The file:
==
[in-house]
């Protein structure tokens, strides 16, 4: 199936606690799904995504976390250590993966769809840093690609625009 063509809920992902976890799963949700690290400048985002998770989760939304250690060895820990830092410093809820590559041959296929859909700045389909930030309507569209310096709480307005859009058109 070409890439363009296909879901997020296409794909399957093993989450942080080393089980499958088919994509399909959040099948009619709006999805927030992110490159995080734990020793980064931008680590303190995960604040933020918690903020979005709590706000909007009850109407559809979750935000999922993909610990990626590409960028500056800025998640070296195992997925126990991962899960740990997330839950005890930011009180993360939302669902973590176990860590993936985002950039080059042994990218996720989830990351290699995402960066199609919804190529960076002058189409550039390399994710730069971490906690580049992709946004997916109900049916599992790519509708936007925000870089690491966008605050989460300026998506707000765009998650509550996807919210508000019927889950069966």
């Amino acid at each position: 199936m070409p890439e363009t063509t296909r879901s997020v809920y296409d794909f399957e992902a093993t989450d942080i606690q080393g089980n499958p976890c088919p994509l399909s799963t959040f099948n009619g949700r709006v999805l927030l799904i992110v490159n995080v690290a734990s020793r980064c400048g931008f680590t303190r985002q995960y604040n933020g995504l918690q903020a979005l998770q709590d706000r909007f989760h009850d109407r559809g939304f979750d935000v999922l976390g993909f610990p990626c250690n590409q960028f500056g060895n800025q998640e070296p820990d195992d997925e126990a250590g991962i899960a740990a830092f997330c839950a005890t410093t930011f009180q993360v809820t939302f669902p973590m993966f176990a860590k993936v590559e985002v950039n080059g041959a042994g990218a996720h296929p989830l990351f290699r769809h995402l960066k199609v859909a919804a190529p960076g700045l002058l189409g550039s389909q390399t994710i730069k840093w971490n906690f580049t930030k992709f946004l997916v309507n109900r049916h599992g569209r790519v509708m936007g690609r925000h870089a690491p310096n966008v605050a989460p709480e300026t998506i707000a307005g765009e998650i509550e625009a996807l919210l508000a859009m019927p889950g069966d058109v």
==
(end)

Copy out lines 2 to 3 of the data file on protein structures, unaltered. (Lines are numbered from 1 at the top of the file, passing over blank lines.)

């Protein structure tokens, strides 16, 4: 199936606690799904995504976390250590993966769809840093690609625009 063509809920992902976890799963949700690290400048985002998770989760939304250690060895820990830092410093809820590559041959296929859909700045389909930030309507569209310096709480307005859009058109 070409890439363009296909879901997020296409794909399957093993989450942080080393089980499958088919994509399909959040099948009619709006999805927030992110490159995080734990020793980064931008680590303190995960604040933020918690903020979005709590706000909007009850109407559809979750935000999922993909610990990626590409960028500056800025998640070296195992997925126990991962899960740990997330839950005890930011009180993360939302669902973590176990860590993936985002950039080059042994990218996720989830990351290699995402960066199609919804190529960076002058189409550039390399994710730069971490906690580049992709946004997916109900049916599992790519509708936007925000870089690491966008605050989460300026998506707000765009998650509550996807919210508000019927889950069966």
């Amino acid at each position: 199936m070409p890439e363009t063509t296909r879901s997020v809920y296409d794909f399957e992902a093993t989450d942080i606690q080393g089980n499958p976890c088919p994509l399909s799963t959040f099948n009619g949700r709006v999805l927030l799904i992110v490159n995080v690290a734990s020793r980064c400048g931008f680590t303190r985002q995960y604040n933020g995504l918690q903020a979005l998770q709590d706000r909007f989760h009850d109407r559809g939304f979750d935000v999922l976390g993909f610990p990626c250690n590409q960028f500056g060895n800025q998640e070296p820990d195992d997925e126990a250590g991962i899960a740990a830092f997330c839950a005890t410093t930011f009180q993360v809820t939302f669902p973590m993966f176990a860590k993936v590559e985002v950039n080059g041959a042994g990218a996720h296929p989830l990351f290699r769809h995402l960066k199609v859909a919804a190529p960076g700045l002058l189409g550039s389909q390399t994710i730069k840093w971490n906690f580049t930030k992709f946004l997916v309507n109900r049916h599992g569209r790519v509708m936007g690609r925000h870089a690491p310096n966008v605050a989460p709480e300026t998506i707000a307005g765009e998650i509550e625009a996807l919210l508000a859009m019927p889950g069966d058109v």